Diana received her first major gem after a private dinner at Windsor Castle with her future mother-in-law, just two days before Di’s engagement to Prince Charles was announced. The story is told by Leslie Field, author of The Queen’s Jewels, who reports that a tray of dazzling rings was produced, courtesy of Garrard, a royal jeweler. “There were about a dozen rings,” says Field, who was allowed to study Di’s collection for her book, “and it’s always been said that Diana immediately chose the biggest. But the princess told me that wasn’t true. She chose the one she liked best, and though it certainly is large [an oval sapphire surrounded by 14 diamonds, said to be worth $40,000], it was not the biggest.”

For the wedding itself, Diana was virtually pelted with rocks. From the Queen’s own magnificent 300-piece collection, Elizabeth picked out the 74-year-old Lover’s Knot pearl-and-diamond tiara for Diana, and also came across with her late grandmother Queen Mary’s Art Deco emerald-and-diamond choker, worth approximately $200,000, which she had inherited herself but never worn. From the Queen Mother came an oval Sri Lankan sapphire brooch. (Since the princess is never seen without earrings but is almost always seen without brooches, Diana had it adapted to wear as the centerpiece of a seven-row pearl choker.) Prince Charles chipped in with a pair of diamond-and-emerald pendant earrings and an exquisite Art Deco bracelet to match Queen Mary’s choker.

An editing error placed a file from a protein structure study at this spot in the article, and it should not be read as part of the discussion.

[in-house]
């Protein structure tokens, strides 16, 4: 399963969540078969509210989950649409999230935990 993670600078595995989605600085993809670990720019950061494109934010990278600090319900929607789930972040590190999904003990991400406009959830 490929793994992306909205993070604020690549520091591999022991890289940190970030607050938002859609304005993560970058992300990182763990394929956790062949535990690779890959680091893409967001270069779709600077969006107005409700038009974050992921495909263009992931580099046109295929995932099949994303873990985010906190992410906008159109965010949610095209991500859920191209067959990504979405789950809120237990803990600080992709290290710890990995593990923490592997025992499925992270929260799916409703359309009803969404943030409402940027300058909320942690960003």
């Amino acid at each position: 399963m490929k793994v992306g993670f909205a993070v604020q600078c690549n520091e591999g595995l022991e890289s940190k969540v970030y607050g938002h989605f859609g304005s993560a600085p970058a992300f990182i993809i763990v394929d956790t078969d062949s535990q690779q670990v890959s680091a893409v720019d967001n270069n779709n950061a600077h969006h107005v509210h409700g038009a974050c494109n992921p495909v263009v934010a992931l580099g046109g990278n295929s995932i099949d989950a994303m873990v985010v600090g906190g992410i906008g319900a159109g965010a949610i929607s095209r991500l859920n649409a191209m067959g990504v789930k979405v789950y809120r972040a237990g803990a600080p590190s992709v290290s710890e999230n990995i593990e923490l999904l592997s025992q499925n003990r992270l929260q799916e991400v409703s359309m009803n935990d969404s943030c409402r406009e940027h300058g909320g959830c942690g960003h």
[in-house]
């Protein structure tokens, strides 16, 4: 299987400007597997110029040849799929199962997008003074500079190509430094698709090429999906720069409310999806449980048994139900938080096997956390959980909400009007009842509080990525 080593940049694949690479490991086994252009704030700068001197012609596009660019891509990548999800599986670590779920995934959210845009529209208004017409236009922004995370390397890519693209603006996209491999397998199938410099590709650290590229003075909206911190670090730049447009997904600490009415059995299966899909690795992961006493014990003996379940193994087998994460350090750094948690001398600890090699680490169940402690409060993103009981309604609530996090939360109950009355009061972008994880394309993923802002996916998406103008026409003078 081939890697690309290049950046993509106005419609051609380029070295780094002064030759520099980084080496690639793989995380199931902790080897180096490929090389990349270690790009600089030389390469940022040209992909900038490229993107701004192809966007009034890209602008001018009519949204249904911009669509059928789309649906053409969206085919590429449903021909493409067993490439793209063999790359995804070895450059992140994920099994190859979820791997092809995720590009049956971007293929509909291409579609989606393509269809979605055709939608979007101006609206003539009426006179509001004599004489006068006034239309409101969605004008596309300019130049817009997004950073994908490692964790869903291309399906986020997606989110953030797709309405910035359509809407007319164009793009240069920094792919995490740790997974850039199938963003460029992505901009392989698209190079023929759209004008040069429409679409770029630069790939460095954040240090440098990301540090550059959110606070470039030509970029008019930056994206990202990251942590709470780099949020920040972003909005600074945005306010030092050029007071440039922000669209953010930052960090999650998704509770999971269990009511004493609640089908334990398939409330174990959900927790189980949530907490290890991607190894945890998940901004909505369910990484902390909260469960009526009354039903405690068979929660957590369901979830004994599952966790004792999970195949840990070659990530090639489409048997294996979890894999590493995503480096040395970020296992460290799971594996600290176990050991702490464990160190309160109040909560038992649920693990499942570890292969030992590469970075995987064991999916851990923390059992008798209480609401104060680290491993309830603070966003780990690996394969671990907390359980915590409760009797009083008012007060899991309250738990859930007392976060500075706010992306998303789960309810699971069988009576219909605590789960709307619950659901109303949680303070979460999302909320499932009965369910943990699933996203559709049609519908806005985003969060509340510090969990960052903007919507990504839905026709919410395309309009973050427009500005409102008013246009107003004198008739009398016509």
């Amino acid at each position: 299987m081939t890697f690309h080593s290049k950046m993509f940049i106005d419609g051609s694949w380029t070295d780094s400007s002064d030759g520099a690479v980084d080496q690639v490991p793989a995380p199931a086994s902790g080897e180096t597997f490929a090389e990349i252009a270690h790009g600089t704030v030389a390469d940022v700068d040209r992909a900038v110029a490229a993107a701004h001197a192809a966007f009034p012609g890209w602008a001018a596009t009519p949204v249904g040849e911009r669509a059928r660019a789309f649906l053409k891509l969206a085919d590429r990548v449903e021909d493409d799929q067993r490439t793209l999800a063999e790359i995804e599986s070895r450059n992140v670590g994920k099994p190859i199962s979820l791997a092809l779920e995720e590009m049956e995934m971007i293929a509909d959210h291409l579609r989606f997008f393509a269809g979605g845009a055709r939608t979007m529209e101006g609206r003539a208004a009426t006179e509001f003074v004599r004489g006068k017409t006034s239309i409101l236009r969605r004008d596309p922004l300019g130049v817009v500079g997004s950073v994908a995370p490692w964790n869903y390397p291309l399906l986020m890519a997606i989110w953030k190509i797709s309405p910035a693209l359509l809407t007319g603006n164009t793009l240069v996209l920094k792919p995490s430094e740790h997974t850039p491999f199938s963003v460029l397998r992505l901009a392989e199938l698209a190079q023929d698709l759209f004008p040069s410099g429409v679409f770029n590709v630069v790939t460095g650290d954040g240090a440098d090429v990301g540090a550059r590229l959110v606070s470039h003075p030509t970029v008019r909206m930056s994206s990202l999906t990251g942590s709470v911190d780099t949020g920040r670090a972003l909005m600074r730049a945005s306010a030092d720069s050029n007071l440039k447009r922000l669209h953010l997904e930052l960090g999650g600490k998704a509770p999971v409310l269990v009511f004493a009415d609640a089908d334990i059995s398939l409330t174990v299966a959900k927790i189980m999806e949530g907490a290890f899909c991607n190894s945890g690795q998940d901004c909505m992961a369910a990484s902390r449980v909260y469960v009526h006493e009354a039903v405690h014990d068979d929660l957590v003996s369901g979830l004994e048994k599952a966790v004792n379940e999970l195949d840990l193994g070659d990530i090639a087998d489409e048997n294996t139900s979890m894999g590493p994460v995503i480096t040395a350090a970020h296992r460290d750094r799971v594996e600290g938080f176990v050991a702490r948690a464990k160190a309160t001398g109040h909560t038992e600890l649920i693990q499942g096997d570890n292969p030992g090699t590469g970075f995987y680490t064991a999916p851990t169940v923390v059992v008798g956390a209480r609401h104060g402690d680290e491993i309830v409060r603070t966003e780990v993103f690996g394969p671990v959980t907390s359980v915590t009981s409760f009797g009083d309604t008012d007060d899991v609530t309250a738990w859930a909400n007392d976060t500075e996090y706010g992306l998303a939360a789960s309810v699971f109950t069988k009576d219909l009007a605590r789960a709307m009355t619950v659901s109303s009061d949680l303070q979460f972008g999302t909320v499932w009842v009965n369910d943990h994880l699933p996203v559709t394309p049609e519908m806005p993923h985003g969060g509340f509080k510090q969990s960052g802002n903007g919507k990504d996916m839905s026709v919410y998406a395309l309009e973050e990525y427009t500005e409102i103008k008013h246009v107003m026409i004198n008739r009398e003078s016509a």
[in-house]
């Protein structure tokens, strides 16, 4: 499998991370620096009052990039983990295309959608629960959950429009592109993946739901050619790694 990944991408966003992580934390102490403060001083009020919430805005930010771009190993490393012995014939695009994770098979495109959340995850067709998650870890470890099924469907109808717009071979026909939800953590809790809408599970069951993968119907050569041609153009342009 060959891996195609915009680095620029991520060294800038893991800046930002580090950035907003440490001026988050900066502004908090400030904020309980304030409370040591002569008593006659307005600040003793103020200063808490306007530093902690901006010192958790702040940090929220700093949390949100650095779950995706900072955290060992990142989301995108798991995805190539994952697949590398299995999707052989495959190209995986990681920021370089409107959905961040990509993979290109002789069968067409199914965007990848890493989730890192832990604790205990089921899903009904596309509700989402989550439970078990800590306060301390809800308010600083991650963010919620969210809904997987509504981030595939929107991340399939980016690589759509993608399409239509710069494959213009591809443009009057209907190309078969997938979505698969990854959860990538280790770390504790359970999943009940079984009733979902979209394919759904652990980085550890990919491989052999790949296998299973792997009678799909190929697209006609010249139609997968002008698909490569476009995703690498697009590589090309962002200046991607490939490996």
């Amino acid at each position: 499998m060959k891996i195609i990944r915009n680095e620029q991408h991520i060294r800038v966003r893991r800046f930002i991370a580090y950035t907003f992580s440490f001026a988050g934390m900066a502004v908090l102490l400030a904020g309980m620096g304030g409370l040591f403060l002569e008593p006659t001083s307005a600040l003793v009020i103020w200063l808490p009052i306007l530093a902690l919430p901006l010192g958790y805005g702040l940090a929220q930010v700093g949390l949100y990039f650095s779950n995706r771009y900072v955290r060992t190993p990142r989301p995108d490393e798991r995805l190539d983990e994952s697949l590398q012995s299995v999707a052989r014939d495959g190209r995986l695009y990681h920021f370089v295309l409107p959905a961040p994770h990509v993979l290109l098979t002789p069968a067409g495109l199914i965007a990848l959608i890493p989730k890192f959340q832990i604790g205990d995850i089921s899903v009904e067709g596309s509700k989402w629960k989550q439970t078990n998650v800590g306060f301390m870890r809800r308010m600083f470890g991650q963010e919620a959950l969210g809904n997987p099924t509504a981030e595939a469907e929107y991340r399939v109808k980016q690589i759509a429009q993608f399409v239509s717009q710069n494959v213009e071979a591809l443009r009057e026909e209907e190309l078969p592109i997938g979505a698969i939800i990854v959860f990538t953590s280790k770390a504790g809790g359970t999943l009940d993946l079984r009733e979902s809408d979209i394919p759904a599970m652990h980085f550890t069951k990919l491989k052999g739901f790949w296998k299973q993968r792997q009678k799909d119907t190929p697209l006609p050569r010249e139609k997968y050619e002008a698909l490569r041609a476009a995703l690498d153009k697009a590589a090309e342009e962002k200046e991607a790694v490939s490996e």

Not to be outdone, royalty elsewhere has contributed the occasional forget-me-not over the years. King Fahd of Saudi Arabia presented her with a $318,000 diamond-and-ruby necklace with matching earrings, the Sultan of Oman provided a $451,000 diamond-and-sapphire collar with matching earrings and bracelet, and the Emir of Qatar came through with an exquisite pair of pearl-and-diamond earrings worth about $40,000.

Charles, too, keeps donating to Diana’s collection by regularly adding sentimental trinkets. At William’s birth, he had a gold pendant made for her with William inscribed on it in Charles’s own handwriting. Each year he adds to her charm bracelet and once contributed a little gold wombat, in honor of William’s nickname.

Should Diana, amid all these riches, ever the feel the need of something completely different, she can always rummage around the strong room at Buckingham Palace and borrow something from the Queen’s own collection, known to be the world’s most valuable. It wasn’t unusual once to see Diana wearing necklaces belonging to her mother-in-law, although as Di’s own prodigious bounty has increased, the Queen has cut back on the loans. Somewhere down the road, Diana also may inherit part of the Spencer family’s formidable jewelry collection, which includes a tiara once owned by Marie Antoinette.

As the beneficiary of all this largess, Diana is probably more blasé than she used to be, but her unflappability is sometimes put to the test. She began to get a clue concerning what she was in for when Crown Prince Abdullah of Saudi Arabia, as a wedding gift, sent her a five-piece sapphire-and-diamond suite—necklace, earrings, ring, bracelet and watch—said to be worth upwards of $404,000. “Gosh, I don’t even know this man!” she exclaimed as she opened the green leather case. Chances are she hasn’t forgotten him.